Pachauri concedes mistake, but in no mood to resign

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New Delhi, Jan.23 (ANI): Head of the United Nation's Inter-Governmental Panel on Climate Change (IPCC) R K Pachauri has regretted at the error in the report about Himalayan glaciers melting and vanishing by 2035 but he has refused to give up despite mounting pressure of critics on him to resign.

On Saturday, Pachauri, however, refused to resign for the faux pas by contending that there were unfinished tasks related to IPCC.

"I have no intention of resigning from my position. I was elected by acclamation by all the countries of the world and I have a task. I have to complete the fifth assessment report and I shall do it and make sure that we come up with a robust report. We certainly had a very robust, very credible forth assessment report. Unfortunately there has been this error in respect of Himalayan glaciers but that in no way detracts from the value of the report and impact it has had," said R K Pachauri, Head of IPCC, on Saturday in a conference.

Pachauri said he hoped that rational people around the world would see the larger picture and not get distracted by this error.

"As far as credibility is concerned I am sure people all over the world, rational people, and I am not talking of those who have other intentions into account, they see the larger picture. They are not going to be distracted by this one error which of course is regrettable," added R K Pachauri.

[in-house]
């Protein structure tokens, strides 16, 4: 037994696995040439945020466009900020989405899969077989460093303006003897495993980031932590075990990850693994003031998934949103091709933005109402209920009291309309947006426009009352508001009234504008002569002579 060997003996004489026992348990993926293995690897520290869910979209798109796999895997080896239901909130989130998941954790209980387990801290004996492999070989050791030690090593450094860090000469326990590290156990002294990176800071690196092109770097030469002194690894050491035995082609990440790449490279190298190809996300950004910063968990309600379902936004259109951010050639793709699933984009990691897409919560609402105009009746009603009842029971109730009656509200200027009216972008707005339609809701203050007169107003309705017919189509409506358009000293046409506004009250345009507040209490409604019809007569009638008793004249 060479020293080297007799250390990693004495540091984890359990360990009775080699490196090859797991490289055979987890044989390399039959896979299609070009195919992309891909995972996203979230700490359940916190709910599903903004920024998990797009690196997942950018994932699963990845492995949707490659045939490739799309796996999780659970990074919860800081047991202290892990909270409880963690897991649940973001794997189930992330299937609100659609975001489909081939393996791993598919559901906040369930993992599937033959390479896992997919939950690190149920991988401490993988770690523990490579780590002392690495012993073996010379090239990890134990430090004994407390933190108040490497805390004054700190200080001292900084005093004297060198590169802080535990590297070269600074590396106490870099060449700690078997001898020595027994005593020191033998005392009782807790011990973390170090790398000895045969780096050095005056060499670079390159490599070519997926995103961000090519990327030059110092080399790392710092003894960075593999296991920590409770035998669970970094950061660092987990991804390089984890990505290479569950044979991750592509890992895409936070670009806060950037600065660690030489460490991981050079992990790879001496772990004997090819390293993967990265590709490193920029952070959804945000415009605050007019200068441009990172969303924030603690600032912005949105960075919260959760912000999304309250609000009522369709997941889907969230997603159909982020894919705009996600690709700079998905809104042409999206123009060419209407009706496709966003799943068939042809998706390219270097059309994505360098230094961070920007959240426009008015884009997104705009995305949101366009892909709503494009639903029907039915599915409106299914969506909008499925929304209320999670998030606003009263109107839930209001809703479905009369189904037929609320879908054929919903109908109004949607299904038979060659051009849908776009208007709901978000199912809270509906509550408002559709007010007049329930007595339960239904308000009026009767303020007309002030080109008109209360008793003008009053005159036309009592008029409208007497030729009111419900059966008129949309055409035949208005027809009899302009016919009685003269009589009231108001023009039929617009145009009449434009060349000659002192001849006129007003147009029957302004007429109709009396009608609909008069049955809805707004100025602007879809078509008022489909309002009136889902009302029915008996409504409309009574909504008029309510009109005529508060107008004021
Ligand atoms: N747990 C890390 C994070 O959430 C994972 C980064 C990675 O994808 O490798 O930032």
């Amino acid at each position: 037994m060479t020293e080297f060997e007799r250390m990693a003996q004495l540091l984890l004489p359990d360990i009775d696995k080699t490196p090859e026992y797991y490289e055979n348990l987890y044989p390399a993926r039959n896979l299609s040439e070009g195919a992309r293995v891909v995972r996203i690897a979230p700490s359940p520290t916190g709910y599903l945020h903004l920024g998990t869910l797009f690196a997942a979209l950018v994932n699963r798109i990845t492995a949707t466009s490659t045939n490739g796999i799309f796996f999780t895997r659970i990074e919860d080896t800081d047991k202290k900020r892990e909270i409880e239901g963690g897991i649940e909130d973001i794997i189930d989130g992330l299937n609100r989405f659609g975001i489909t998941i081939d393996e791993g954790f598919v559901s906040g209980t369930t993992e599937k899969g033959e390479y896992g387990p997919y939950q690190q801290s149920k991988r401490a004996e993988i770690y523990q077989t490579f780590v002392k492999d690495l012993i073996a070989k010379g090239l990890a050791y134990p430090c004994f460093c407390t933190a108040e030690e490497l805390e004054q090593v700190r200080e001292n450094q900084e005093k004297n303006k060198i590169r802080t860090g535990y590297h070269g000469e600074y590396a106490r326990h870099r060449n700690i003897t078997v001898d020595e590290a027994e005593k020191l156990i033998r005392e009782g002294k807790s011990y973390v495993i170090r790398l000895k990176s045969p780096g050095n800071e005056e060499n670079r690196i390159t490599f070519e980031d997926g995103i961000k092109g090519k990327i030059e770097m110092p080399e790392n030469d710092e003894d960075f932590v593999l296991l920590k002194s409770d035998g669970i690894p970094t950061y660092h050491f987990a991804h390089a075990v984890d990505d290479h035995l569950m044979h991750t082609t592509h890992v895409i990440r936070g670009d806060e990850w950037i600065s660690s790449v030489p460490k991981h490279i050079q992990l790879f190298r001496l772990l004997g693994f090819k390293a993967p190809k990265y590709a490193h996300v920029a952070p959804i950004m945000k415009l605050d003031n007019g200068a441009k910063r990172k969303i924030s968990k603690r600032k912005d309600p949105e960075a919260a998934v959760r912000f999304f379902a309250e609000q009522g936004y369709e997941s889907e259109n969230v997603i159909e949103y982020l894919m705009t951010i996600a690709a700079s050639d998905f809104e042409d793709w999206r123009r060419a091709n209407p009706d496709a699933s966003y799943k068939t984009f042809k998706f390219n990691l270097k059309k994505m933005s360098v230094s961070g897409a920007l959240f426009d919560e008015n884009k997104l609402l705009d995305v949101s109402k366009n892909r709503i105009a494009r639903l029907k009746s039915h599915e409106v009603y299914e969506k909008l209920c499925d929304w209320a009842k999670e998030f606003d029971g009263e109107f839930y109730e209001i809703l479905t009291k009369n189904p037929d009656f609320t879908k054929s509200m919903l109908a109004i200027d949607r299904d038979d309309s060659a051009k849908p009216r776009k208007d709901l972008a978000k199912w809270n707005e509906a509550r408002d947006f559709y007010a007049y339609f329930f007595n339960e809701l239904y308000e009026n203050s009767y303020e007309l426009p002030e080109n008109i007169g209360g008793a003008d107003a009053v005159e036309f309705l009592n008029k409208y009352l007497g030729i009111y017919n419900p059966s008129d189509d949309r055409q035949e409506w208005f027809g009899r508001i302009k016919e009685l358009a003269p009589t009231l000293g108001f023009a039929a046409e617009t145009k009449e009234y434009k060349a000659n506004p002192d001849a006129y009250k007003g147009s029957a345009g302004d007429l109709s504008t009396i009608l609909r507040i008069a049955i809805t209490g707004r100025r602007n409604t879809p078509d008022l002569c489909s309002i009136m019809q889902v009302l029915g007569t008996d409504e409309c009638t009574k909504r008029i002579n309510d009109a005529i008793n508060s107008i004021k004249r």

Further he said the IPCC had learnt a lesson and in future would exercise a higher level of surveillance to ensure that such errors were not repeated.

"We will just exercise level of surveillance that will clearly ensure that nothing like this happens again. But this was a human error, which shouldn't have occurred and we are going to do anything to see that this is never repeated again," said R K Pachauri.

It may be recalled that the members of the IPCC issued a statement on the flaw appearing in a paragraph of the 938-page scientific report. They noted to say 'regret the poor application of well-established IPCC procedures in this instance'.

They also mentioned that the projection of a thaw by 2035 did not make it to the final summary for policymakers in its latest report in 2007. The summary projected a faster thaw in the coming years for glaciers from the Andes to the Alps.

India and certain climate researchers did criticise the IPCC findings in recent days for over-stating the shrinking of Himalayan glaciers, whose seasonal thaw helps to supply water to countries such as China, Nepal and India.

On this count, the IPCC members said they were strongly committed to ensuring a high standard for the reports.

Critics pointed out that the offending paragraph says: 'Glaciers in the Himalayas are receding faster than in any other part of the world and, if the present rate continues, the likelihood of them disappearing by the year 2035 and perhaps sooner, is very high if the Earth keeps warming at the current rate.'

On January 18, the Union Environment Minister, Jairam Ramesh, said that the glaciers are receding, but the report that glaciers will vanish by 2035 is not based on an iota of scientific evidence.

The IPCC statement said that the 2035 projection was based on 'poorly substantiated estimates of rate of recession' and that proper checks were not made.

Flaws in IPCC reports can be damaging since the findings are a guide for policies to be formulated by various governments.

The IPCC's core finding in 2007 was that it was more than 90 percent sure that mankind is the main cause of global warming, mainly by using fossil fuels. (ANI)

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